2010 was not the greatest year for horror. that said, as i started to compile this list i realized that there were some noteworthy stand-outs that i’d forgotten about, and quite a few that i realized were actually more fun and enjoyable than i’d thought on first viewing.
the layout of my awards are similar to last year, with best films & documentaries, worst films, and special categories for particularly surprising or disappointing films. oddly, the same as last year, a single director appears both in my “best” list and my “most disappointing” list, something i didn’t notice until i’d already finished compiling it. last year, director toby wilkins appeared in the “best” category with SPLINTER and in the “most disappointing” list with THE GRUDGE 3. this year, adam green found his way into both categories. both directors are very active on twitter and seem like nice guys, so i can only assume this is a trend that will continue next year with yet another friendly director who loves to tweet finding his way to make one film i love and one that doesn’t quite live up to my (probably unreasonably high) expectations. mark that down as my prediction for 2011.
the best horror films of 2010
the latest tri-dimensional entry into the SAW franchise is far from perfect, but a damn sight better than some of the later entries (i’m looking at you 4 & 5). the 3d is fun, and the triumphant return of a principal character from the original made this a very enjoyable, if not horribly original, “ending” to the series (i trust this being the last entry as much as i did THE FINAL CHAPTER and FREDDY’S DEAD.)
SPLICE starts off weird, and then just keeps getting stranger and more depraved. not every choice pays off in the film, but regardless a lot of the storyline and visual directions were brave, whether they all worked or not. a little inconsistent, but definitely worth a view from cronenberg fans or genetic scientists who wish their profession involved more kinky sex.
one of films i’m embarrassed to say i’ve never seen is george romero’s THE CRAZIES. it’s on netflix instant, so i really have no excuse. after seeing this slick, enjoyable remake, i may have to finally sit down and watch the original, because if it it’s anything like the new one, then i’m missing out. the remake features some great suspense moments, likable characters and law enforcement (timothy olyphant and his deputy) wearing some disturbingly tight pants (maybe that’s an iowa fashion thing i’m unaware of).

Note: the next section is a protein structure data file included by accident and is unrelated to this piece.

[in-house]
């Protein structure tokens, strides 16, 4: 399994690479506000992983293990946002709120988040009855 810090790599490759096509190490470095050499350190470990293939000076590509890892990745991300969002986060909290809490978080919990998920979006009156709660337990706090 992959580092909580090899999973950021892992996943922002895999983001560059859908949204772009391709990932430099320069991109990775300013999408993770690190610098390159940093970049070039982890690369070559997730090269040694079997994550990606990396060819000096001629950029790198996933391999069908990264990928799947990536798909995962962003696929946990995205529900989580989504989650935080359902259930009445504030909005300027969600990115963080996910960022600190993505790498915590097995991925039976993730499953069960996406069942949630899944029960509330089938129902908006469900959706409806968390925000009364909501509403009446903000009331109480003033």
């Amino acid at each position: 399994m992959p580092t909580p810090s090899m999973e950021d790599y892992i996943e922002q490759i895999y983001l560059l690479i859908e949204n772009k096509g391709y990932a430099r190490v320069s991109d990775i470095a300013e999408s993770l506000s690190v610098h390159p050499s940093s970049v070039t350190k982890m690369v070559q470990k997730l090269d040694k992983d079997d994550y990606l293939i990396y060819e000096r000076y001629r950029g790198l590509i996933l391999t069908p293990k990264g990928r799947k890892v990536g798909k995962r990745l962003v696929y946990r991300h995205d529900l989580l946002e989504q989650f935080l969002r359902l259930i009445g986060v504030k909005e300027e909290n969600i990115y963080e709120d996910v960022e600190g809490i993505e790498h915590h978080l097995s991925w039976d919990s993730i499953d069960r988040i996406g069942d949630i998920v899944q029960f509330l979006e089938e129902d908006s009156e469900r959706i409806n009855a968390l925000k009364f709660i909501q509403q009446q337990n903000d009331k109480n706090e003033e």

THE HUMAN CENTIPEDE
i went into THE HUMAN CENTIPEDE like most — equally horrified and intrigued at the film’s simple premise, but not expecting much beyond that. i was shocked to find a clever and surprisingly restrained thriller with some great and (in the case of dieter laser) incredibly creepy performances.
this is a remake of a film that was itself a blatant rip-off of another, more successful movie about a shark eating people. if that sounds like something you might like, then i doubt you’ll be disappointed by this tongue-in-cheek and ridiculously gory and nudity filled 3d extravaganza.
THE LAST EXORCISM
i have yet to tire of these shaky-cam horror films when they’re done well, and this one is. doesn’t quite reach the heights of creepiness that BLAIR WITCH and PARANORMAL ACTIVITY achieved, but still well worth checking out.
in the hitchcockian tradition set by LIFEBOAT and ROPE, BURIED is an exercise in filmmaking. in this case, the exercise is setting an entire movie in a closed coffin. there are no cheats here… no flashbacks or dream sequences. this is an hour and a half of ryan reynolds stuck in a box. you’d think that’d be a hard thing to make tense and interesting for 90 minutes, but this film did it.
adam green’s FROZEN is similar to BURIED in that the majority of the film takes place with people trapped in a single location (here it’s a stopped chair lift). it also shares the same serious tone, with the very occasional moment of dark comedy thrown in to alleviate the near-constant tension. a welcome departure from green’s over-the-top silliness exhibited in the HATCHET series.
LET ME IN
i have not seen LET ME IN, but i am including it in the number two slot anyway, because that’s the kind of shit-house-rat crazy bastard i am. i wouldn’t blame you if that makes you disregard my opinion or this list, but bear with me. every review i’ve read of this film (at least the ones written by people i trust) says the same thing — “almost, but not quite as good as the original.” since i know exactly how i feel about the original, i’m going to trust my fellow horror reviewers on this one (well, at least until it hits blu-ray). after seeing it, i will add an addendum* to this entry stating whether my educated guess on its placement on this list was accurate or not — but i’m almost certain it would reside here, if not higher. *after seeing LET ME IN, it would definitely either be in the #2 slot or tied with #1. i’m planning to look at the film more closely in an upcoming post.